Warner already has a deal in place with one-time pariah BitTorrent. The plan to offer DRMed movies to users through BitTorrent’s efficient distribution system is a telling admission of the legal uses of peer-to-peer technology, though studio insistence upon strict DRM controls and a lack of DVD-burning options make the service no more attractibe than GUBA.
Warner has also been active in Europe, partnering with another peer-to-peer company there to offer movie downloads. Such moves are excellent news for consumers, but not for the reason you might expect. What’s exciting about the recent announcements is that they show the movie studios have learned their lesson from the music business and are determined to provide good legal alternatives to piracy right from the start.
Unfortunately, the actual services that have been rolled out are underwhelming unless you own an HTPC. Even then, they aren’t a great deal when you consider that picking up the DVD costs about the same price and offers more flexibility and portability. When movie studios finally discover the magic combination of price and DRM that makes their product compelling to consumers, online distribution could become a lucrative alternative to traditional retail. That day has not yet arrived.
Yahoo is one of the few survivors of the Great Dotcom Bubble Era, when any kid in his basement with a neat idea could be a billionaire overnight and dream of buying out the stodgy “old media” that once laughed at him. While those days are long gone, we’re well into the hype of Web 2.0, where adding flashy new features to your old web site is the path to advertising-sponsored riches.
Yahoo has been hard at work jumping on the Web 2.0 bandwagon, revamping their home page, adding a new Mail, and even a new Yahoo Photos section. Now they’ve entered a new area of webbiness by announcing Yahoo Trips, a site designed to help organize and document your travel plans.
“The launch of Trip Planner further demonstrates Yahoo!’s overall commitment to innovation in the field of social search and social media,” said Jasper Malcolmson, director of Yahoo! Travel. One does wonder what kind of field “social search and social media” actually is, but never mind, let’s look at the site itself.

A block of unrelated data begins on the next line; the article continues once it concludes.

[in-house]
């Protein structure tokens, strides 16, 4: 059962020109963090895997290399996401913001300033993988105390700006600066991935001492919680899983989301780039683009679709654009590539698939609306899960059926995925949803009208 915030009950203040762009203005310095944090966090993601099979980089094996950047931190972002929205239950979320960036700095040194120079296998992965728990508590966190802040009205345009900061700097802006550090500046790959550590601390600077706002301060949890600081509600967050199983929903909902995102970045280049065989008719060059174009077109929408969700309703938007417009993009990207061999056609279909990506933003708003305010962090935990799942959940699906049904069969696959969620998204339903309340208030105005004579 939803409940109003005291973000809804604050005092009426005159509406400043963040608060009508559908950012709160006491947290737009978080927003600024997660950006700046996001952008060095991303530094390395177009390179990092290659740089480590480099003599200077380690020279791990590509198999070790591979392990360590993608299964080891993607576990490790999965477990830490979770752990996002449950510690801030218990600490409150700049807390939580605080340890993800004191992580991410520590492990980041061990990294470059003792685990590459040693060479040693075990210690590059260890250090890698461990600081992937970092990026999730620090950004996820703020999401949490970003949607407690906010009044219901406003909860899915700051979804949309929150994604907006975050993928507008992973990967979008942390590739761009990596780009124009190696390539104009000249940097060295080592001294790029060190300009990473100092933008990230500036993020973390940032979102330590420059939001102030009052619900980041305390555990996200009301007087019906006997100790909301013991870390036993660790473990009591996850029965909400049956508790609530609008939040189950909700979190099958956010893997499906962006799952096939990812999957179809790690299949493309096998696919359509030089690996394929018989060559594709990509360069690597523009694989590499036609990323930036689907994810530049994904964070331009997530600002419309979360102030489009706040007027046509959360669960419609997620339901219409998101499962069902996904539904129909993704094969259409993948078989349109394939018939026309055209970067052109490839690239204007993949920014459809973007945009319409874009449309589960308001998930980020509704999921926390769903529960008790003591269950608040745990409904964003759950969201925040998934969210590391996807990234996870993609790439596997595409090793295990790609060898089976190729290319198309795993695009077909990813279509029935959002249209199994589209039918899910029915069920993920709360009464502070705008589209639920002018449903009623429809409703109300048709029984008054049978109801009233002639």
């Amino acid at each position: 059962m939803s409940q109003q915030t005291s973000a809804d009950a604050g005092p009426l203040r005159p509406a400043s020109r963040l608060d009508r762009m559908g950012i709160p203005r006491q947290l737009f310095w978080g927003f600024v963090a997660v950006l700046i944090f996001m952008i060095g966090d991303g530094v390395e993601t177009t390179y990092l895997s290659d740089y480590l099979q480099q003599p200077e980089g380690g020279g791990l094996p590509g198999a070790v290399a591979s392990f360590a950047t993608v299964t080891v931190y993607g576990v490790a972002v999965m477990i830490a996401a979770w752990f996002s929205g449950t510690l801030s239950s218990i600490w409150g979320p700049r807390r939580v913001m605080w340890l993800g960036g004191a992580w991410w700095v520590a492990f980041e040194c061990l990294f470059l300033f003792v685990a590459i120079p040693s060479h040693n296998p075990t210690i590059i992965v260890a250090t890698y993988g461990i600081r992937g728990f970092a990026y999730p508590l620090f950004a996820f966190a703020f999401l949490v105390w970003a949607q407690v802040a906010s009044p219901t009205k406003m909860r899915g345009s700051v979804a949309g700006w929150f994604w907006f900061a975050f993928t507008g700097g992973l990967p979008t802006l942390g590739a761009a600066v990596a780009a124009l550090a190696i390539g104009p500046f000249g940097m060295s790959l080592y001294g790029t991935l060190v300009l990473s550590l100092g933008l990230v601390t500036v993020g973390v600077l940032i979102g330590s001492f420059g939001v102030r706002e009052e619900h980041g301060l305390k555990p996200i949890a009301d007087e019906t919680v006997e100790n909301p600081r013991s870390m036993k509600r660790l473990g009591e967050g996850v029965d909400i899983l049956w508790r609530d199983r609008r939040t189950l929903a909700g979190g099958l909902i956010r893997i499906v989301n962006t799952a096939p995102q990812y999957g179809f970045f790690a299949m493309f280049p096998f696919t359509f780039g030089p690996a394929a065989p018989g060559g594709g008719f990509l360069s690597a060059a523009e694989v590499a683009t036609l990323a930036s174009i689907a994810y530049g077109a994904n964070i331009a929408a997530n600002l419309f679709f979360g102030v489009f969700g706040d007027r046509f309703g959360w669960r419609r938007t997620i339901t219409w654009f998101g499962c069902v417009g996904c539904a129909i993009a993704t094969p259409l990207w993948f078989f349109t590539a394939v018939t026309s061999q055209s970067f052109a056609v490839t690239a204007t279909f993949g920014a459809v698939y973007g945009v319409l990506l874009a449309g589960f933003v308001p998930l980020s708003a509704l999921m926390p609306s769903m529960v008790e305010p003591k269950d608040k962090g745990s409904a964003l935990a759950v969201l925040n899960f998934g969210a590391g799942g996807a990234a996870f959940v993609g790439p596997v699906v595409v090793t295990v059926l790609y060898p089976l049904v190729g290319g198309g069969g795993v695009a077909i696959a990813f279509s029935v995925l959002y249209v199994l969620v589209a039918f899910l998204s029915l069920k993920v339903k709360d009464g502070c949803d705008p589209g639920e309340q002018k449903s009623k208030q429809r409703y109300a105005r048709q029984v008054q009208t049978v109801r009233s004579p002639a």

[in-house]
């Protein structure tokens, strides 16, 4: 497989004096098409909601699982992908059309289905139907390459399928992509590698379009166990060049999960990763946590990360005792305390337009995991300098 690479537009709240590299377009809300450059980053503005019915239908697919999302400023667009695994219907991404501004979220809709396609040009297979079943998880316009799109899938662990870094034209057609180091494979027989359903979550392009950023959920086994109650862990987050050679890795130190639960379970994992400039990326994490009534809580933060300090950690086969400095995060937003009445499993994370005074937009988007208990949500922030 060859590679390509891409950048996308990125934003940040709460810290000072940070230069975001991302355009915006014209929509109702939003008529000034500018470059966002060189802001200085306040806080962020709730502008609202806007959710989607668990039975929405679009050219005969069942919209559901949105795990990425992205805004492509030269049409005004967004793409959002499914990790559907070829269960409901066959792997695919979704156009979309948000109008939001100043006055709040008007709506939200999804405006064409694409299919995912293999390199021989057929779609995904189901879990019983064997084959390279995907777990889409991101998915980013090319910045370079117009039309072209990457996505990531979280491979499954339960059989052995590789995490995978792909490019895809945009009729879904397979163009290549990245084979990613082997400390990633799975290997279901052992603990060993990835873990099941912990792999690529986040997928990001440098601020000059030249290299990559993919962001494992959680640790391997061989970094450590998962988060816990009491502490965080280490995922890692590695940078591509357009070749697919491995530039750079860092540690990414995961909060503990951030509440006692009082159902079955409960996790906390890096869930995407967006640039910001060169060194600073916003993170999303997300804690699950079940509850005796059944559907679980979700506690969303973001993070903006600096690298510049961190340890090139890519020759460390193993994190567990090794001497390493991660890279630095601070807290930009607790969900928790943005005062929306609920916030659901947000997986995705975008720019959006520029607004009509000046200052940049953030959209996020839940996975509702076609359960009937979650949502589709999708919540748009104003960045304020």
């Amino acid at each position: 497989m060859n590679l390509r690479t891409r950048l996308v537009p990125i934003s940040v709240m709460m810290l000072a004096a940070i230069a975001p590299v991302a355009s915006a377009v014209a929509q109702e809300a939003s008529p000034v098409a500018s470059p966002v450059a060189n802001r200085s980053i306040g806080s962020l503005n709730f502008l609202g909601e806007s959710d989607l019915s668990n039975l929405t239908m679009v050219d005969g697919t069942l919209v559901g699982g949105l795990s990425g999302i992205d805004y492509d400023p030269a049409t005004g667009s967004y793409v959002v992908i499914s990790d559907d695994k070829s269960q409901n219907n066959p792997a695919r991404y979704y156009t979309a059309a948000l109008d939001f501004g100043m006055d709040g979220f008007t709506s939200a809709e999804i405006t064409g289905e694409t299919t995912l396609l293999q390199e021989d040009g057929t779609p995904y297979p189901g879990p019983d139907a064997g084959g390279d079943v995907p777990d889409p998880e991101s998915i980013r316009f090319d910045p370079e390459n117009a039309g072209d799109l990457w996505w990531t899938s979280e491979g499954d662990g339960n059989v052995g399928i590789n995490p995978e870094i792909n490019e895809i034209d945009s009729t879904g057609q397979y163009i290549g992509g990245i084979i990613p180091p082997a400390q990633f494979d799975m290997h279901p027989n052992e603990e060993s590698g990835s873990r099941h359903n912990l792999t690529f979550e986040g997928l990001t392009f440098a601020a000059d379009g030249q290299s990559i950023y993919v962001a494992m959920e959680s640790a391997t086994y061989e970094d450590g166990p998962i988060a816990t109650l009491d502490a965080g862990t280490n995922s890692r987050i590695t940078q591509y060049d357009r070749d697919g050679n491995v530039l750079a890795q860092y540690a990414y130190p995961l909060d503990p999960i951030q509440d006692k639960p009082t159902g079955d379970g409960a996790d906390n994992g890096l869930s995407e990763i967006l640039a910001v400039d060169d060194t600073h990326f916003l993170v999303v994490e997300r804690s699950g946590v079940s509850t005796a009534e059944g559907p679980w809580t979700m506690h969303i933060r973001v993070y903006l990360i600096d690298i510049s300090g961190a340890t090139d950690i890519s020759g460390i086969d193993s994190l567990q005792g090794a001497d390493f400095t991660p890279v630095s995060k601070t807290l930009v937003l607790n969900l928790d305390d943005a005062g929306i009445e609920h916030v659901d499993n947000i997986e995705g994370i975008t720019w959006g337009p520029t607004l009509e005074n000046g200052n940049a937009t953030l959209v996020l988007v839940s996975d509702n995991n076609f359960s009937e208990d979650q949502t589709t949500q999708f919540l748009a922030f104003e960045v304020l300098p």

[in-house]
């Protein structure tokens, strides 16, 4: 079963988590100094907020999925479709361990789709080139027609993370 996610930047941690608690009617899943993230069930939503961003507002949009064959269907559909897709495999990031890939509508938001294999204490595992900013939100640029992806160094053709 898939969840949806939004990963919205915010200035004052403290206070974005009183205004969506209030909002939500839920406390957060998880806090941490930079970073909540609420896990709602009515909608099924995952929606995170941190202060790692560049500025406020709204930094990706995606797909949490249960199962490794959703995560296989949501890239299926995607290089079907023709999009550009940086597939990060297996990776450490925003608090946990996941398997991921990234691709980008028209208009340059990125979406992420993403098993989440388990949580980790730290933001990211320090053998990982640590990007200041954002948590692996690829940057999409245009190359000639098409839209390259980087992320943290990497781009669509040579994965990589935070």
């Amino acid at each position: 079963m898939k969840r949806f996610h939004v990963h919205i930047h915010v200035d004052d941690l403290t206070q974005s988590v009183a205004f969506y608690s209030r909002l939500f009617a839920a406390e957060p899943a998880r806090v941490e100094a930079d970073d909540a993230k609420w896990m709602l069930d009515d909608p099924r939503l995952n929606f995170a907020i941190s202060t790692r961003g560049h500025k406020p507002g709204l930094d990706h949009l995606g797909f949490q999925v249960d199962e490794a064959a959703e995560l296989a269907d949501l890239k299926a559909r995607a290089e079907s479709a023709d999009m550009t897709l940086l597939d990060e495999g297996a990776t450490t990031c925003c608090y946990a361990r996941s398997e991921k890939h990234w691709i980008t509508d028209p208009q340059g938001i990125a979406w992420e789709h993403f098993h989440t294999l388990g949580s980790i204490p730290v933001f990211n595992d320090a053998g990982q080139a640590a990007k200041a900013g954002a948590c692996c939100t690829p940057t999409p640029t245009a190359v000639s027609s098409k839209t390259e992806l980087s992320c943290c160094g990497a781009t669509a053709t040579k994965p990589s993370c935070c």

After signing in with your Yahoo ID, you can proceed to the main site. The site seems very focused on the idea of sharing your trip journals with others—the most prominent options to begin with involve looking at other people’s trips. To create your own trip, you enter the start and end dates using a pop-up calendar, then give your trip a name and a description. From there, you can add destinations and attractions such as hotels and restaurants.
Yahoo Trips. Let’s go see my mom!
The site isn’t really a one-stop shopping destination for planning your entire holiday. You can’t book your airline reservations from the site, for example. However, for stops in the United States and Canada, Yahoo does provide a zoomable map view. To test it out, I tried entering an obscure location (Quispamsis, New Brunswick) and was surprised to see that centered in on the location right away. I couldn’t get it to give me driving directions there from Vancouver, however.
The site is an interesting experiment in collaborative trip planning, but will anyone really want to look at other people’s vacation photos? From the look of things, it seems a lot of people have signed up already. At least in the Web 2.0 world, you aren’t stuck waiting for someone to advance the slide projector.